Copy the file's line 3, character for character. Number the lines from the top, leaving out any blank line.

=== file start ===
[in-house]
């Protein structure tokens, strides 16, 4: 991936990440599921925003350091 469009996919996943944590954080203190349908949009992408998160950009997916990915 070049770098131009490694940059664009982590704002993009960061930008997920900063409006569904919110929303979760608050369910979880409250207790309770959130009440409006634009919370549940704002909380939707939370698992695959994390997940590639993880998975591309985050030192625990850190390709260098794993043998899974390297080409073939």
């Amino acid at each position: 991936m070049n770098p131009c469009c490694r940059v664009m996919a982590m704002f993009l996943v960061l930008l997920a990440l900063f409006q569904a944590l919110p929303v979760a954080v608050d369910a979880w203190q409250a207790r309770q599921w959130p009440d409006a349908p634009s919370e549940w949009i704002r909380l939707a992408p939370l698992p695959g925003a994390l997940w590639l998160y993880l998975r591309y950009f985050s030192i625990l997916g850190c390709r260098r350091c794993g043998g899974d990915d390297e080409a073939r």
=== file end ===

């Amino acid at each position: 991936m070049n770098p131009c469009c490694r940059v664009m996919a982590m704002f993009l996943v960061l930008l997920a990440l900063f409006q569904a944590l919110p929303v979760a954080v608050d369910a979880w203190q409250a207790r309770q599921w959130p009440d409006a349908p634009s919370e549940w949009i704002r909380l939707a992408p939370l698992p695959g925003a994390l997940w590639l998160y993880l998975r591309y950009f985050s030192i625990l997916g850190c390709r260098r350091c794993g043998g899974d990915d390297e080409a073939r």